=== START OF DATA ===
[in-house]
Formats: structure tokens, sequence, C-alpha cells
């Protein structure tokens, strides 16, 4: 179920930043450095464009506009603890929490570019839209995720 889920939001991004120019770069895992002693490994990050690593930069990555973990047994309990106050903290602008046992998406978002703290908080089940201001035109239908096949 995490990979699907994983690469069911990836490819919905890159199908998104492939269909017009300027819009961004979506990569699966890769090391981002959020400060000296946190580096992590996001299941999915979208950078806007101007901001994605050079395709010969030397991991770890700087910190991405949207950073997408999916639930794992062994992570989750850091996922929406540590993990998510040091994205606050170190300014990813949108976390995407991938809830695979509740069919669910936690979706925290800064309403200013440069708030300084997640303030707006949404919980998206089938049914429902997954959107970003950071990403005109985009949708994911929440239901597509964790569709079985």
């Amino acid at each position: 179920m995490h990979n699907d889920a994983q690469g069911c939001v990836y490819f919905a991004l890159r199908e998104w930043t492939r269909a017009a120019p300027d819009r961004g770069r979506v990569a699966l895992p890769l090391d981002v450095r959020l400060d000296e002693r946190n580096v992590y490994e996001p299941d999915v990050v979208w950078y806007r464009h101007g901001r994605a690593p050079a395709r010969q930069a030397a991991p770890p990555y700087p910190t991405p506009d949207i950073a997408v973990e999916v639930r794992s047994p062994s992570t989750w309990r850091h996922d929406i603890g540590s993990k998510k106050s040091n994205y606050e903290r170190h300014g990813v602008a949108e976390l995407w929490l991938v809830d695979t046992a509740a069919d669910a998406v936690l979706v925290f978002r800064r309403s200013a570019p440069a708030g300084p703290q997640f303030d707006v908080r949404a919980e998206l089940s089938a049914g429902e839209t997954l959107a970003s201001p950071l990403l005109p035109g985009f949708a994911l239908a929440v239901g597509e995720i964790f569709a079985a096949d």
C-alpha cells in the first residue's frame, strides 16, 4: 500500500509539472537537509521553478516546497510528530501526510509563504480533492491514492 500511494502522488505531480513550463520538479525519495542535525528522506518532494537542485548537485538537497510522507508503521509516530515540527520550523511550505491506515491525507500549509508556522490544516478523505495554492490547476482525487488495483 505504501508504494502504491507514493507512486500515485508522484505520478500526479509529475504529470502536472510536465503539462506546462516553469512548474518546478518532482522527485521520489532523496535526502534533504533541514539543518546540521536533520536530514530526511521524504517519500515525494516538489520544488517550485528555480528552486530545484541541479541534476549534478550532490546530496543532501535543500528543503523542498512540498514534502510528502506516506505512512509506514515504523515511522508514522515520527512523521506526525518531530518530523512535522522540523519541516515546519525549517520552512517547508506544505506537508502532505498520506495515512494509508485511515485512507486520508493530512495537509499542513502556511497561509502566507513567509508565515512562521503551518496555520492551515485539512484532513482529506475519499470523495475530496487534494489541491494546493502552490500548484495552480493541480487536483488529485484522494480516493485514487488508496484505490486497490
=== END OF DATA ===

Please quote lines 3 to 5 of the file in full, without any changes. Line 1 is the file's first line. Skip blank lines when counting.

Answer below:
């Protein structure tokens, strides 16, 4: 179920930043450095464009506009603890929490570019839209995720 889920939001991004120019770069895992002693490994990050690593930069990555973990047994309990106050903290602008046992998406978002703290908080089940201001035109239908096949 995490990979699907994983690469069911990836490819919905890159199908998104492939269909017009300027819009961004979506990569699966890769090391981002959020400060000296946190580096992590996001299941999915979208950078806007101007901001994605050079395709010969030397991991770890700087910190991405949207950073997408999916639930794992062994992570989750850091996922929406540590993990998510040091994205606050170190300014990813949108976390995407991938809830695979509740069919669910936690979706925290800064309403200013440069708030300084997640303030707006949404919980998206089938049914429902997954959107970003950071990403005109985009949708994911929440239901597509964790569709079985």
């Amino acid at each position: 179920m995490h990979n699907d889920a994983q690469g069911c939001v990836y490819f919905a991004l890159r199908e998104w930043t492939r269909a017009a120019p300027d819009r961004g770069r979506v990569a699966l895992p890769l090391d981002v450095r959020l400060d000296e002693r946190n580096v992590y490994e996001p299941d999915v990050v979208w950078y806007r464009h101007g901001r994605a690593p050079a395709r010969q930069a030397a991991p770890p990555y700087p910190t991405p506009d949207i950073a997408v973990e999916v639930r794992s047994p062994s992570t989750w309990r850091h996922d929406i603890g540590s993990k998510k106050s040091n994205y606050e903290r170190h300014g990813v602008a949108e976390l995407w929490l991938v809830d695979t046992a509740a069919d669910a998406v936690l979706v925290f978002r800064r309403s200013a570019p440069a708030g300084p703290q997640f303030d707006v908080r949404a919980e998206l089940s089938a049914g429902e839209t997954l959107a970003s201001p950071l990403l005109p035109g985009f949708a994911l239908a929440v239901g597509e995720i964790f569709a079985a096949d």
C-alpha cells in the first residue's frame, strides 16, 4: 500500500509539472537537509521553478516546497510528530501526510509563504480533492491514492 500511494502522488505531480513550463520538479525519495542535525528522506518532494537542485548537485538537497510522507508503521509516530515540527520550523511550505491506515491525507500549509508556522490544516478523505495554492490547476482525487488495483 505504501508504494502504491507514493507512486500515485508522484505520478500526479509529475504529470502536472510536465503539462506546462516553469512548474518546478518532482522527485521520489532523496535526502534533504533541514539543518546540521536533520536530514530526511521524504517519500515525494516538489520544488517550485528555480528552486530545484541541479541534476549534478550532490546530496543532501535543500528543503523542498512540498514534502510528502506516506505512512509506514515504523515511522508514522515520527512523521506526525518531530518530523512535522522540523519541516515546519525549517520552512517547508506544505506537508502532505498520506495515512494509508485511515485512507486520508493530512495537509499542513502556511497561509502566507513567509508565515512562521503551518496555520492551515485539512484532513482529506475519499470523495475530496487534494489541491494546493502552490500548484495552480493541480487536483488529485484522494480516493485514487488508496484505490486497490